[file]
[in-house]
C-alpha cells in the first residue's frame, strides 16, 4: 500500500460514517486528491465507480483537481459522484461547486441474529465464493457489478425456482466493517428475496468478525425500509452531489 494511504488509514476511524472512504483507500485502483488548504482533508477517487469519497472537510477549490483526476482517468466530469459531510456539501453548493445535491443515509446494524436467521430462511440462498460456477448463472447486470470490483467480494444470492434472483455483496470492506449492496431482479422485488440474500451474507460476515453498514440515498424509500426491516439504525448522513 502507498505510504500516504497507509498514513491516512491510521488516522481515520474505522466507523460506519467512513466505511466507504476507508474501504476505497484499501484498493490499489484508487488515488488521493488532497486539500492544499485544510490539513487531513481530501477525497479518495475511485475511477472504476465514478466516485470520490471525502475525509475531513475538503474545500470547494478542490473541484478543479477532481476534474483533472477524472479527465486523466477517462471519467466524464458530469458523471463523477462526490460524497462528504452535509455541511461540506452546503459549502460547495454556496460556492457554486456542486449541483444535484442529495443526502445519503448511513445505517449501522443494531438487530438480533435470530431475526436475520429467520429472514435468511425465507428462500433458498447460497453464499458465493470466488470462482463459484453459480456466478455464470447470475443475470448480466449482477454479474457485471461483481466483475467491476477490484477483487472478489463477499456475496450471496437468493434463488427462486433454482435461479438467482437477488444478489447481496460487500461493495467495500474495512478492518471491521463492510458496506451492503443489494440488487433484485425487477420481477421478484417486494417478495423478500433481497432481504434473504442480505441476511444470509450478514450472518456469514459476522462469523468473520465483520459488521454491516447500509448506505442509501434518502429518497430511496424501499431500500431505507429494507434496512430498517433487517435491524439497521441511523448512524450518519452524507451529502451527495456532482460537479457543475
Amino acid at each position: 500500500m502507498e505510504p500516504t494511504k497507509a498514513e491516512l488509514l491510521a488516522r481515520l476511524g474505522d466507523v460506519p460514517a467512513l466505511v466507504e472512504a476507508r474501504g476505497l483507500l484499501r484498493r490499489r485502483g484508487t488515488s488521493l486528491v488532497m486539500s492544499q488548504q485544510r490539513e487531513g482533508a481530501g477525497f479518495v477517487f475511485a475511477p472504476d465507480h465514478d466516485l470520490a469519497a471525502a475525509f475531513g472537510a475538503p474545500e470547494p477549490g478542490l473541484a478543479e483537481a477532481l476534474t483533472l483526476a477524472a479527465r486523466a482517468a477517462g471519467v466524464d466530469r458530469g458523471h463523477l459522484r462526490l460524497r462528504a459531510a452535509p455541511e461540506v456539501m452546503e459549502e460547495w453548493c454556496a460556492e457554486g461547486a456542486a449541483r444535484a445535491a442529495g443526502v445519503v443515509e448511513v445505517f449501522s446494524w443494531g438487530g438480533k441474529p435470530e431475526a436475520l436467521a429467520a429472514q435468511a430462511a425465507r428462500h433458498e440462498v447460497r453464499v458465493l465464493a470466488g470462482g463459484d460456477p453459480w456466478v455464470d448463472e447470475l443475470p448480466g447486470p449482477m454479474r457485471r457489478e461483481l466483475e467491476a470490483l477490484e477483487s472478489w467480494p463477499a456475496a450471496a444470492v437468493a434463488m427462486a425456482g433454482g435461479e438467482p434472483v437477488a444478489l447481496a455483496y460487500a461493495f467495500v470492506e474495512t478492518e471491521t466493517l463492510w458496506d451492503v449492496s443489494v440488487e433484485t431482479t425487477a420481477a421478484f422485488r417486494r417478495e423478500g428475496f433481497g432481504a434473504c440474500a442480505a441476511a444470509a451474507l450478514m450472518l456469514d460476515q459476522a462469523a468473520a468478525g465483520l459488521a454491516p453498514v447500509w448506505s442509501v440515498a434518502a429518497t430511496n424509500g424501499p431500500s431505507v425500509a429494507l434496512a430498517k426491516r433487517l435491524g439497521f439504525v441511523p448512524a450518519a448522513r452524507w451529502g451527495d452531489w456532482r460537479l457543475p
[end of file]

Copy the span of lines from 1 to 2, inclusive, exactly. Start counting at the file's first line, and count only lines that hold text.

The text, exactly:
[in-house]
C-alpha cells in the first residue's frame, strides 16, 4: 500500500460514517486528491465507480483537481459522484461547486441474529465464493457489478425456482466493517428475496468478525425500509452531489 494511504488509514476511524472512504483507500485502483488548504482533508477517487469519497472537510477549490483526476482517468466530469459531510456539501453548493445535491443515509446494524436467521430462511440462498460456477448463472447486470470490483467480494444470492434472483455483496470492506449492496431482479422485488440474500451474507460476515453498514440515498424509500426491516439504525448522513 502507498505510504500516504497507509498514513491516512491510521488516522481515520474505522466507523460506519467512513466505511466507504476507508474501504476505497484499501484498493490499489484508487488515488488521493488532497486539500492544499485544510490539513487531513481530501477525497479518495475511485475511477472504476465514478466516485470520490471525502475525509475531513475538503474545500470547494478542490473541484478543479477532481476534474483533472477524472479527465486523466477517462471519467466524464458530469458523471463523477462526490460524497462528504452535509455541511461540506452546503459549502460547495454556496460556492457554486456542486449541483444535484442529495443526502445519503448511513445505517449501522443494531438487530438480533435470530431475526436475520429467520429472514435468511425465507428462500433458498447460497453464499458465493470466488470462482463459484453459480456466478455464470447470475443475470448480466449482477454479474457485471461483481466483475467491476477490484477483487472478489463477499456475496450471496437468493434463488427462486433454482435461479438467482437477488444478489447481496460487500461493495467495500474495512478492518471491521463492510458496506451492503443489494440488487433484485425487477420481477421478484417486494417478495423478500433481497432481504434473504442480505441476511444470509450478514450472518456469514459476522462469523468473520465483520459488521454491516447500509448506505442509501434518502429518497430511496424501499431500500431505507429494507434496512430498517433487517435491524439497521441511523448512524450518519452524507451529502451527495456532482460537479457543475